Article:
Manoah in Easton's Bible Dictionary
rest, a Danite, the father of Samson (Judg. 13:1-22, and
Manoah in Hitchcock's Bible Names
rest; a present
Manoah in Naves Topical Bible
-A Danite of Zorah and the father of Samson
Manoah in Smiths Bible Dictionary
(rest), the father of Samson; a Danite, native of the town of
Zorah. Jud 13:2 (B.C. 1161) [SAMSON]
Manoah in the Bible Encyclopedia - ISBE
ma-no'-a (manoach, "rest"): A man of Zorah and of the family
of the Danites. Manoah was the father of Samson, and his
life-story is but imperfectly told in the history of the
conception, birth and early life of his son. No children had
been born to Manoah and his wife, and the latter was
considered barren (Jdg 13:2). Finally it was revealed to her
by an angel of the Lord that she would conceive and bear a
child. She was cautioned against strong drink and "unclean"
food, for her child was to be born and reared a Nazirite to
the end that he might save Israel out of the hands of the
Philistines (Jdg 13:3-5). That Manoah was a devout man seems
certain in view of the fact that, upon hearing of the
angel's visit, he offered a prayer for the angel's return,
in order that he and his wife might be instructed as to the
proper care of the child to be born (Jdg 13:8). The request
was granted and the angel repeated the visit and the
instructions (Jdg 13:9-13). Manoah with true hospitality
would have the guest remain and partake of food. The angel
refused, but commanded a sacrifice unto Yahweh. When Manoah
had prepared the sacrifice and lit it on the altar, the
angel ascended in the flame from the altar and appeared no
more (Jdg 13:15-21). The child was born according to the
promise and was named Samson. Manoah and his wife appear
twice in the narrative of Samson's early life--once as they
protestingly accompanied him to sue for the hand of a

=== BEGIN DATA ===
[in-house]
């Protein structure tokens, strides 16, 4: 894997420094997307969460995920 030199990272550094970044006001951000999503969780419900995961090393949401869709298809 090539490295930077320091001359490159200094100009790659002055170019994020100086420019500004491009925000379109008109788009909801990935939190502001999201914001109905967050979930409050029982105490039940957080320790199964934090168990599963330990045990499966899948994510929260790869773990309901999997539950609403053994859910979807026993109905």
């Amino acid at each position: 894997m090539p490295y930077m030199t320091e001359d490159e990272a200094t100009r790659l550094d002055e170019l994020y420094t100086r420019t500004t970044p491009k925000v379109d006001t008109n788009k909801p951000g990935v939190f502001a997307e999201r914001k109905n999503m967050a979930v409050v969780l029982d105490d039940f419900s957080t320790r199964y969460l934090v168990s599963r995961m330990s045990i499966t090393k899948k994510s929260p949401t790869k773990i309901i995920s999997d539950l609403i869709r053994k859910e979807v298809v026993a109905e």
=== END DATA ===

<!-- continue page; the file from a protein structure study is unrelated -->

Philistine woman of Timnah in marriage, and again when they
went with him to Timnab for the wedding.
Josephus richly embellishes this Scriptural narrative
concerning Manoah, but offers no further light upon the
occupation or character of Manoah. At the death of Samson,
his brothers went down to Gaza and brought back the body and
buried it by the side of Manoah in the family tomb near
Zorah (Jdg 16:31). In Samson Agonistes Milton gains dramatic
effect by having Manoah survive Samson and in deep sorrow
assist at his burial.
C. E. Schenk
Manoah in Wikipedia
Manoah is the father of Samson. Manoah means rest or quiet in
Judges 13:1-23 and 14:2-4 of the Hebrew Bible.
Manoah was of the tribe of Dan, and lived in the city of
Zorah. He and his wife were childless, but an angel of the
Lord appeared to Manoah's wife and told her that she would
give birth to a son. The child was to be dedicated from the
womb as a Nazirite, which entailed restrictions on his diet,
which the angel spelled out in detail. The "woman" (for her
name was omitted) told her husband "A man of God came to me",
whose countenance was like the angel of God. Manoah prayed
again and the angel returned to instruct the both of them.
After the angel left, Manoah tells his wife, "We shall surely
die, because we have seen God." (Judges 13:22)
Together with his wife he subsequently tried to dissuade
Samson from marrying a Philistine woman, but travelled with
him to Timnath for the wedding ceremony when they were unable
to do so.
The story gained added importance for Christians, who read
into it parallels with the Annunciation to Mary.
Manoah Scripture - Judges 13:15
And Manoah said unto the angel of the LORD, I pray thee, let
us detain thee, until we shall have made ready a kid for thee.
Manoah Scripture - Judges 13:20
For it came to pass, when the flame went up toward heaven from
off the altar, that the angel of the LORD ascended in the
flame of the altar. And Manoah and his wife looked on [it],
and fell on their faces to the ground.
Manoah Scripture - Judges 16:31
Then his brethren and all the house of his father came down,
and took him, and brought [him] up, and buried him between
Zorah and Eshtaol in the buryingplace of Manoah his father.
And he judged Israel twenty years.